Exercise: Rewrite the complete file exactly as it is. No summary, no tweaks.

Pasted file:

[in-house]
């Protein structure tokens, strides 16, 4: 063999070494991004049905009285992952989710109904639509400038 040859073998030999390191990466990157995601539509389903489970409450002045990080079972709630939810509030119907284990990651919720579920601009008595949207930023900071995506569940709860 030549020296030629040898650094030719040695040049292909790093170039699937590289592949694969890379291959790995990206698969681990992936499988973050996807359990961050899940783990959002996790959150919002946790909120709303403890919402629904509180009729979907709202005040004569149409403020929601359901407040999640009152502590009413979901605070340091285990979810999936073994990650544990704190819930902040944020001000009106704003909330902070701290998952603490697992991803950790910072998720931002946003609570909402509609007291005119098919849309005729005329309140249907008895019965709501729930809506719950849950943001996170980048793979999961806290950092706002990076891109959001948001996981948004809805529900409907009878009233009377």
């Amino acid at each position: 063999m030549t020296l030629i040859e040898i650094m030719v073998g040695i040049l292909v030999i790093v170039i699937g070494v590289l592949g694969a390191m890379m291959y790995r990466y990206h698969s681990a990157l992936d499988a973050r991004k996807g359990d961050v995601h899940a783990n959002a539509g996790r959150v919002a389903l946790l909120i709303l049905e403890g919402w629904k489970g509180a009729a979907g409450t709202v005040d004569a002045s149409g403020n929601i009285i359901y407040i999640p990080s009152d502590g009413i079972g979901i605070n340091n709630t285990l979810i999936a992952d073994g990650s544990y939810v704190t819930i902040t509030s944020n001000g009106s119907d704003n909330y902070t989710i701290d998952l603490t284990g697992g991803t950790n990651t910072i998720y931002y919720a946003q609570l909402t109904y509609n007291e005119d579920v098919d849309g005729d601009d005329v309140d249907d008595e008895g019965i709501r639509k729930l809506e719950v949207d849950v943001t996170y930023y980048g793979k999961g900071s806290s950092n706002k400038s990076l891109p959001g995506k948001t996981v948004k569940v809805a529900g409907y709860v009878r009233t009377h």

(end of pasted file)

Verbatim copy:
[in-house]
């Protein structure tokens, strides 16, 4: 063999070494991004049905009285992952989710109904639509400038 040859073998030999390191990466990157995601539509389903489970409450002045990080079972709630939810509030119907284990990651919720579920601009008595949207930023900071995506569940709860 030549020296030629040898650094030719040695040049292909790093170039699937590289592949694969890379291959790995990206698969681990992936499988973050996807359990961050899940783990959002996790959150919002946790909120709303403890919402629904509180009729979907709202005040004569149409403020929601359901407040999640009152502590009413979901605070340091285990979810999936073994990650544990704190819930902040944020001000009106704003909330902070701290998952603490697992991803950790910072998720931002946003609570909402509609007291005119098919849309005729005329309140249907008895019965709501729930809506719950849950943001996170980048793979999961806290950092706002990076891109959001948001996981948004809805529900409907009878009233009377």
């Amino acid at each position: 063999m030549t020296l030629i040859e040898i650094m030719v073998g040695i040049l292909v030999i790093v170039i699937g070494v590289l592949g694969a390191m890379m291959y790995r990466y990206h698969s681990a990157l992936d499988a973050r991004k996807g359990d961050v995601h899940a783990n959002a539509g996790r959150v919002a389903l946790l909120i709303l049905e403890g919402w629904k489970g509180a009729a979907g409450t709202v005040d004569a002045s149409g403020n929601i009285i359901y407040i999640p990080s009152d502590g009413i079972g979901i605070n340091n709630t285990l979810i999936a992952d073994g990650s544990y939810v704190t819930i902040t509030s944020n001000g009106s119907d704003n909330y902070t989710i701290d998952l603490t284990g697992g991803t950790n990651t910072i998720y931002y919720a946003q609570l909402t109904y509609n007291e005119d579920v098919d849309g005729d601009d005329v309140d249907d008595e008895g019965i709501r639509k729930l809506e719950v949207d849950v943001t996170y930023y980048g793979k999961g900071s806290s950092n706002k400038s990076l891109p959001g995506k948001t996981v948004k569940v809805a529900g409907y709860v009878r009233t009377h």